lunes, noviembre 19, 2007

Old McDonald Had a Farm...and He Got Arrested?

David E. Gumpert

Federal and state agriculture and health authorities say farmers are violating all kinds of regulations to meet fast-growing consumer demand, such as slaughtering their own hogs and cattle instead of using state and federally-inspected facilities, and selling unpasteurized dairy products and cider without the proper permits. Farmers feel there are other issues lurking in the background and driving the regulators--for example, the National Animal Identification System (NAIS) under which farm animals are tagged with computerized chips for tracking; in most states the federal program is voluntary, but in Michigan it is mandatory, so the regulators who tested Greg Niewendorp's cattle for bovine TB also affixed radio frequency identification tags to their ears.

Whatever the immediate cause, the result is the same: regulators are cracking down on small farms with a ferocity that has their new urban customers aghast.

In just the last few weeks, there have been at least a half-dozen notable incidents. In Virginia's Nelson County, ten agriculture agents, aided by state police hauled off 62-year-old custom hog farmer Richard Bean, and his 60-year-old wife, Jean Rinaldi, for slaughtering their own hogs, charging them with a felony and eleven misdemeanors. Bean and Rinaldi were frustrated with the expense of having to haul their hogs more than two hours to the nearest slaughterhouse, and felt they could do it as well or better themselves.

In New York, health authorities shut down Munir Bahai's apple cider operations in Victor on his busiest weekend of the season in early October, costing him $4,500 in sales because he wasn't pasteurizing his juice. He says consumers travel thirty miles or more to buy his cider simply because it isn't pasteurized.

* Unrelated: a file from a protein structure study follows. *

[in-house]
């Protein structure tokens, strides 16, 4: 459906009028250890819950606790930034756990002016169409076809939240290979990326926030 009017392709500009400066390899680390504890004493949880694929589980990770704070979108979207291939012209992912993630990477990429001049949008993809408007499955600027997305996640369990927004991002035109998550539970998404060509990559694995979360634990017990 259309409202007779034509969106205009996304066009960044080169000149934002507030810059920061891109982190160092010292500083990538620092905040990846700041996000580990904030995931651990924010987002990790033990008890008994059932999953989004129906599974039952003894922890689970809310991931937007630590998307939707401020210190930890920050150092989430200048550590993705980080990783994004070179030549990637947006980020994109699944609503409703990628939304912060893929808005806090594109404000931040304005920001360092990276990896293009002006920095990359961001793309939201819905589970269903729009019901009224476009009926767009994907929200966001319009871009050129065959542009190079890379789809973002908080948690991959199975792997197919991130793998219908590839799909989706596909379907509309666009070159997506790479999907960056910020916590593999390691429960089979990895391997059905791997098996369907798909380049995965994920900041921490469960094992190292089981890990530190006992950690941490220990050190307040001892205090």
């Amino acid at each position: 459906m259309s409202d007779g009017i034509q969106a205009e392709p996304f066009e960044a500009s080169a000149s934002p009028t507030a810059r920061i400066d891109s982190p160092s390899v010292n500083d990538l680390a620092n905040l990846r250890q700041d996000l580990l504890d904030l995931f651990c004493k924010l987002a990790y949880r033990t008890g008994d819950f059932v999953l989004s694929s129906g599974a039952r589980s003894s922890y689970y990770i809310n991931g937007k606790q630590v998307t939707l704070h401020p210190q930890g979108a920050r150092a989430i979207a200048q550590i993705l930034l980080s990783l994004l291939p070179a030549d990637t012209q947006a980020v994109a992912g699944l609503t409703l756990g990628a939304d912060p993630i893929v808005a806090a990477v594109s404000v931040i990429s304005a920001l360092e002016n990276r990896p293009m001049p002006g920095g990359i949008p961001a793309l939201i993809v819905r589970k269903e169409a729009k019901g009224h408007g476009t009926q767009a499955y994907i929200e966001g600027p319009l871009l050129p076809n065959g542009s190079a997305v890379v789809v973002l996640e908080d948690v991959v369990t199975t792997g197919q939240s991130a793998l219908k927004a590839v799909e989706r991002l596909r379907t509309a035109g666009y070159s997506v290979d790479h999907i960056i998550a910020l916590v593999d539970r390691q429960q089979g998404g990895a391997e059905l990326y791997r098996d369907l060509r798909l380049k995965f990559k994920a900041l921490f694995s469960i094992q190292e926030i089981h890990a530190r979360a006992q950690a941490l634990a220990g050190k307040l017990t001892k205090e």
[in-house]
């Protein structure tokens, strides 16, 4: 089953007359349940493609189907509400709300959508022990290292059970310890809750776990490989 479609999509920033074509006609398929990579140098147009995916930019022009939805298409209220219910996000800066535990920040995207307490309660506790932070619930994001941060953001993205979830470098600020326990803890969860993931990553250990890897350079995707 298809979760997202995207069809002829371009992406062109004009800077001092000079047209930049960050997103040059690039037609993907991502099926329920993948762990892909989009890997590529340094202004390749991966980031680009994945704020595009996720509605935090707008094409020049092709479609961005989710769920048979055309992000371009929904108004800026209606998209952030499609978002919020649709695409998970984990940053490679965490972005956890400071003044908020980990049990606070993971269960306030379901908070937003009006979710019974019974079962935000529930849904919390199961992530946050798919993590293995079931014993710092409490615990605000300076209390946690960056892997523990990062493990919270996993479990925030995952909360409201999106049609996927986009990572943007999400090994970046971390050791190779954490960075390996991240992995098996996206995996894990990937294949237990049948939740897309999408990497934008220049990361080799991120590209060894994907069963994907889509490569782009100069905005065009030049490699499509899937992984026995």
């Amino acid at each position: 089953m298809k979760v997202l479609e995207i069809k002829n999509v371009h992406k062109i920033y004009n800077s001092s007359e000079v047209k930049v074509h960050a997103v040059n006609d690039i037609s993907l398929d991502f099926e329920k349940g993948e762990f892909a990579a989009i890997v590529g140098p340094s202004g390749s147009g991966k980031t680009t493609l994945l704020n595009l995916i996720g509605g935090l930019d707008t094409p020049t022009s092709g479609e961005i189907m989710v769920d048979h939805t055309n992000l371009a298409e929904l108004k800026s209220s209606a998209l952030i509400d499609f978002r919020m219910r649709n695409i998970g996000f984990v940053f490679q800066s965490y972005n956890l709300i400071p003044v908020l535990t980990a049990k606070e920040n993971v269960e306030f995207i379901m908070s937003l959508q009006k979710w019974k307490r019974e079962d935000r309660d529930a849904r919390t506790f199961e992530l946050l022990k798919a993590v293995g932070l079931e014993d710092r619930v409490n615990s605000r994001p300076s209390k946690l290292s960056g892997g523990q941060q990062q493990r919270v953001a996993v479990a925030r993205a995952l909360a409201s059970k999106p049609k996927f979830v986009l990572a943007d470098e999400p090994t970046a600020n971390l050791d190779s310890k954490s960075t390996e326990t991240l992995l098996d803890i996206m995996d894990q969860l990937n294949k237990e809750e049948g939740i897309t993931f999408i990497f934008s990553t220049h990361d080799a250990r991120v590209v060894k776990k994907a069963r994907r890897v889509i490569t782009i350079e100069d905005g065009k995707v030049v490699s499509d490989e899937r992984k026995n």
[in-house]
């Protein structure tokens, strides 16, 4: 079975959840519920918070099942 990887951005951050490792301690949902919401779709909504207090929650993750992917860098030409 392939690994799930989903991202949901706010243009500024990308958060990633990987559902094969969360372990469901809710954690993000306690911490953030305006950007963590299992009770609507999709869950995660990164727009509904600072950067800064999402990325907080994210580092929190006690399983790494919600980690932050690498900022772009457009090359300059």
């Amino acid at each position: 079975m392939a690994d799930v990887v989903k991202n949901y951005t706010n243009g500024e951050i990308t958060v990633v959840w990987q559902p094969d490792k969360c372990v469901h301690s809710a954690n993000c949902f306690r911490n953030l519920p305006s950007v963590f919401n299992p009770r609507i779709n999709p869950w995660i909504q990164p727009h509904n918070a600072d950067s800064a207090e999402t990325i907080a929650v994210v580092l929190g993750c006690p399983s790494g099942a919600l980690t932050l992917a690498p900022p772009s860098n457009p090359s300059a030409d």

Also in New York, the Department of Agriculture and Markets a few weeks ago quarantined the raw milk yogurt and buttermilk at Barbara and Steve Smith's Meadowsweet Farm outside Ithaca, saying the state's raw-milk permit program allows the direct sale only of milk, and prohibits other dairy products. Barbara Smith says she doesn't sell the dairy products, but rather distributes them to 130 consumer shareholders of a limited liability company (LLC) she set up as the owner of her farm's eight-cow herd, and therefore is outside the purview of the state's raw-milk permit system.

Some farmers are responding as Greg Niewendorp did in Michigan, with outright civil disobedience. In Pennsylvania, dairy farmer Mark Nolt continues in a standoff with agriculture authorities because he refuses to sell his raw milk under a state license. In August, they confiscated thousands of dollars worth of milk products using a court order. He argues that because he has private contracts with his area customers, he doesn't need a license, and he continues to sell directly to consumers, despite the fact he could be arrested at any time.

The situation has gotten so bad that a group of consumers and lawyers banded together last summer to provide legal support to besieged farmers via the Farm-to-Consumer Legal Defense Fund. Its first two cases involve farmers in New York and Pennsylvania-both distributing unpasteurized milk privately to consumers.

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